We're able to do all of this because of your essential help. Your tax-deductible donations make it possible for us to keep bringing the best libertarian journalism and thought to you—and to the wider world. As we enter the final hours of our 2014 Webathon, please give what you can and help us reach our goal of $200,000. Help us make the world a freer, fairer, more interesting place as we make the moral and pragmatic case for giving us all more say in how we live our own lives.
Back to Scott: After that initial run-in at the airport, Scott attended several D.C.-area Reason events, became a supporter, and even sailed on our initial Reason cruise (where he and his friends engaged, if memory serves, in a grand xperiment to see whether they could drive down the effective price-per-drink of the cruise's booze package to zero through heavy consumption.) He sends me occasional updates about the globe-trotting that he does for his work. Among his recent trips was one to Russia, where he placed a Reason tote bag at the feet of a statue of Lenin (see above) and had a cautionary adventure that is worth relating to all world travelers. Plus, he wrote "If you want to get the backing of all of the the North Dakota libertarians (~9) you have to eventually do something with my little story!"
His tale involves Russian cops, suprised pedestrians, international rental-car agreements, and a comparative analysis of justice here and in the land of autocrats. Read on after the break:
Here are a couple pictures I got on the last trip to Russia. Life is all about experiences and learning, and occasionally taking the time to pass that knowledge onto others. It is in that spirit I will try to enlighten you with a few things I have learned in the last day or so in the hope that you may someday find it useful.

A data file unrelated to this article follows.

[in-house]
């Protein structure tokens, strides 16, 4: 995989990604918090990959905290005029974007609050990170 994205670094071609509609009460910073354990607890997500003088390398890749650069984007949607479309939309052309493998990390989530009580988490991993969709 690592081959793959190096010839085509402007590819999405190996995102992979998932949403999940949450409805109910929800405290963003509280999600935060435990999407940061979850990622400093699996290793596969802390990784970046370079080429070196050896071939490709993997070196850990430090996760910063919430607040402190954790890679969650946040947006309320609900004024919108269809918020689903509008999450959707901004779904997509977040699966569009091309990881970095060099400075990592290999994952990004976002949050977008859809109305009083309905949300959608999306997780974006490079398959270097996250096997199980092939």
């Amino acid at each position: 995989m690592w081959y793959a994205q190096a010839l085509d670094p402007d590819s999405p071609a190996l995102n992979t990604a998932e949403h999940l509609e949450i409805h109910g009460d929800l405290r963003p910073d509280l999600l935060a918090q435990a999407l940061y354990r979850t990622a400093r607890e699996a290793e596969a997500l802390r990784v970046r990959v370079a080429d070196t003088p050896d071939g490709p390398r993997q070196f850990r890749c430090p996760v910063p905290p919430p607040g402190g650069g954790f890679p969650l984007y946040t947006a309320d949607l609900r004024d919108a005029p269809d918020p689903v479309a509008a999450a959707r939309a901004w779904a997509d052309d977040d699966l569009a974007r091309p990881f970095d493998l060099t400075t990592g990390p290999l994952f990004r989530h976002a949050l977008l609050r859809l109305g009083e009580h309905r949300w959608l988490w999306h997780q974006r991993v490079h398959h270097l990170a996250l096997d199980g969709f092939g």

1. In Russia, what appears to be a small winding road through a park may actually be a wide, paved pedestrian path.
2. Due to changes in elevation, the continuity of a pedestrian path through a Russian park may be interrupted on occasion by a flight of stairs.
3. When driving on an overcast day in the late afternoon along a pedestrian path through a Russian park, it is nearly impossible to detect an approaching flight of stairs.
4. When driving through a Russian park, the interpreter in the passenger seat may become immobilized with fear and unable to render guidance, even though he is intimately familiar with the customs and traditions of driving in Russia.
5. A Volkswagen Polo makes a hell of a lot of noise when you drive it down a flight of stairs.
6. If you drive a car down flight of stairs in a Russian park with your interpreter in the passenger seat, it may take several minutes for him to speak to you again, and then he may only be able to repeatedly mutter "Cowboy!"
7. When visiting parks, Russians, by their nature, tend to congregate in areas where someone recently drove a car down a flight of stairs.
8. Upon learning the nationality of the person that drove a car down a flight of stairs in their park, Russians may respond by slowly shaking their heads back and forth saying "Americanski".
9. Police that arrive on the scene will respond in the same manner.
10. It takes approximately four hours at the station for Russian police to complete the paperwork required to give you a 2000 ruble (56$) "administrative fine" for driving a car through a park and down a flight of stairs.